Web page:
When it went extinct: About 11,000 years ago
How: Hunting by humans
Where it lived: The Americas
Size: As long as 20 feet, up to 9,000 pounds
Diet: Ate plants but also scavenged for meat
Random fact: Had claws as long as 20 inches
Why we might be able to bring it back: DNA samples found in fossil dung in Utah
Cuban red macaw
When it went extinct: Last sightings in the late 1800s
How: Hunting, nesting trees felled to capture young birds for the pet trade
Where it lived: Cuba
Size: Approximately 20 inches long
Random fact: Even though its meat was said to smell and taste bad, people still dined on red macaw.
Why we might be able to bring it back: Specimens in Cuba contain DNA samples.
New Zealand giant moa
When it went extinct: Circa A.D. 1400
Where it lived: New Zealand
Size: As tall as 8 feet, up to 500 pounds
Diet: Probably fed on plants
Random fact: The moa did not have wings.
Why we might be able to bring it back: DNA found in fossil eggs and feathers in New Zealand
Tasmanian tiger (also known as a thylacine)
When it went extinct: Last recorded sighting in the 1930s
How: Hunting, habitat loss
Where it lived: Tasmania, Australia, and New Guinea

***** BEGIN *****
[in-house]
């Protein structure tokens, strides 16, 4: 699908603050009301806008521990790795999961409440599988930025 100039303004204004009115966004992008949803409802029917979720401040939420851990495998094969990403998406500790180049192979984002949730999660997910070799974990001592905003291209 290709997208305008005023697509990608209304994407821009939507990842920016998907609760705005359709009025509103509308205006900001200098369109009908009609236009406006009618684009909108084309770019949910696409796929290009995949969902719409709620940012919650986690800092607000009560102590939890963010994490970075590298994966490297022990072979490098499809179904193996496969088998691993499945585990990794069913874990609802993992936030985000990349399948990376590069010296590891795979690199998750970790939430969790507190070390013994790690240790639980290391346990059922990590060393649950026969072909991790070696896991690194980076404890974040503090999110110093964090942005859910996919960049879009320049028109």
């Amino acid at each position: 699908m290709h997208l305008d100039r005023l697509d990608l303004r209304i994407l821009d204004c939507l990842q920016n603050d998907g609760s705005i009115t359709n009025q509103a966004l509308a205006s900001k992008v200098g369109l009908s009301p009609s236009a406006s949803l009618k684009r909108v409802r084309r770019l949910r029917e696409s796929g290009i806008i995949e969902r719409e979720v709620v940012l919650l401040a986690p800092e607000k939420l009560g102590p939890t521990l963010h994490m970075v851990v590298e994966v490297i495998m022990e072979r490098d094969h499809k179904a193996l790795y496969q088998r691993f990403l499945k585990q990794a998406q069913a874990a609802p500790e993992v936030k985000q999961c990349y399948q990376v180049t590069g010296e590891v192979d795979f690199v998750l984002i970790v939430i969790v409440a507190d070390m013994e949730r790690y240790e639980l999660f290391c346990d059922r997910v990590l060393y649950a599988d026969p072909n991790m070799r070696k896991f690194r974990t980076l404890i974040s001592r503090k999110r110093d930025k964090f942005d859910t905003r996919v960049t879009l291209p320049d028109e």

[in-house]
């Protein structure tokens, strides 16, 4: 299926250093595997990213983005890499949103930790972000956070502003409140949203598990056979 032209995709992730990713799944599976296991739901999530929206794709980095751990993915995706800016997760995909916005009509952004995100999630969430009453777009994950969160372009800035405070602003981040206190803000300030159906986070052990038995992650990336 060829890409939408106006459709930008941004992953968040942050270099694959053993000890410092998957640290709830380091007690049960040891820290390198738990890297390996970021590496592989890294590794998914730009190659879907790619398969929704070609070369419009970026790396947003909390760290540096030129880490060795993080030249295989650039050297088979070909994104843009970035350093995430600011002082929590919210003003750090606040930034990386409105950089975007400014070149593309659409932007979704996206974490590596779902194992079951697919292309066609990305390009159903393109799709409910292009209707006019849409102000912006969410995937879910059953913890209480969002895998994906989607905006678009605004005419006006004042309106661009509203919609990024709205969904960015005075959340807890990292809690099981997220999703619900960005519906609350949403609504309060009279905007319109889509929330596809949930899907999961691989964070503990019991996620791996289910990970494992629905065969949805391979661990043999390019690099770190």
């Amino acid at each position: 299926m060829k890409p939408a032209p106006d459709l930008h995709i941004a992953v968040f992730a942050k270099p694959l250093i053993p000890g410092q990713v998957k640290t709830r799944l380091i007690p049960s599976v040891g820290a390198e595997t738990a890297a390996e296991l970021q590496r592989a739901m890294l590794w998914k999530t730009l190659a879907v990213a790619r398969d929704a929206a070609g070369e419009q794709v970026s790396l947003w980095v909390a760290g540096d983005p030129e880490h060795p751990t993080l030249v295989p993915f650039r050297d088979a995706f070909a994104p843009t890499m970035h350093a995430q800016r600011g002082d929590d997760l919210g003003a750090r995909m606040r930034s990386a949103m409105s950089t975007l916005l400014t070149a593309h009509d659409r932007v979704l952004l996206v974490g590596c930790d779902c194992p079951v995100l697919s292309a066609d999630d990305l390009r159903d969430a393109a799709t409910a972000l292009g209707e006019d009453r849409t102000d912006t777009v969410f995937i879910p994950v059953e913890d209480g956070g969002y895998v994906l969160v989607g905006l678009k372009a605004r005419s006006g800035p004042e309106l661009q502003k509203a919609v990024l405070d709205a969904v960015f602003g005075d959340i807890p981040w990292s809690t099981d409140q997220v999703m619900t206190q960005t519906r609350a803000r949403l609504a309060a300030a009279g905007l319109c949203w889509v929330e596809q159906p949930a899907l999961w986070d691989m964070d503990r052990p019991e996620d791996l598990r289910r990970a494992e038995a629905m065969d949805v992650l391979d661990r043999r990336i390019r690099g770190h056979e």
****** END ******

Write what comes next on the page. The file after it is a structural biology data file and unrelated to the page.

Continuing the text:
Size: Over 4 feet long, around 75 pounds
Diet: Preyed on kangaroos, small rodents, birds
Random fact: People who saw the animal reported that it could open its jaw nearly 180 degrees wide.
Why we might be able to bring it back: Cloning is a possibility with preserved DNA from a specimen at the Australian Museum.
When it went extinct: Circa at 10,000 B.C.
How: Probably hunting by humans
Where it lived: North and South America
Size: Around 6 feet long, up to 900 pounds
Diet: Preyed on such mammals as bison, deer, horses
Random fact: It's the official state fossil of California.
Why we might be able to bring it back: DNA is preserved in bones at the La Brea Tar Pits in Los Angeles.
When it went extinct: 1914
How: Hunting, habitat destruction
Where it lived: North America
Size: About 15 to 17 inches long
Diet: Seeds, worms, insects
Random fact: The last known bird, named Martha, died at the Cincinnati Zoo.
Why we might be able to bring it back: There are some 1,500 preserved passenger pigeon specimens with extractable DNA.
When it went extinct: Late 1600s
How: Mainly because on the island where it lived, newly introduced species like dogs ate chicks and eggs.
Where it lived: Mauritius
Size: About 3 feet tall
Diet: Fruit, seeds
Random fact: Lived only on the small island of Mauritius, east of Madagascar in the Indian Ocean
Why we might be able to bring it back: Two skeletons have been found containing DNA samples.
When it went extinct: About 3,700 years ago
How: Hunting, habitat loss due to climate change
Where it lived: Parts of northern Asia, Europe, and North America
Size: 9 to 11 feet tall, about 1,400 pounds
Diet: Grass and other plants
Random fact: Remains of a 37,000-year-old woolly mammoth calf were found in Russia.
Why we might be able to bring it back: DNA exists in frozen soft tissue.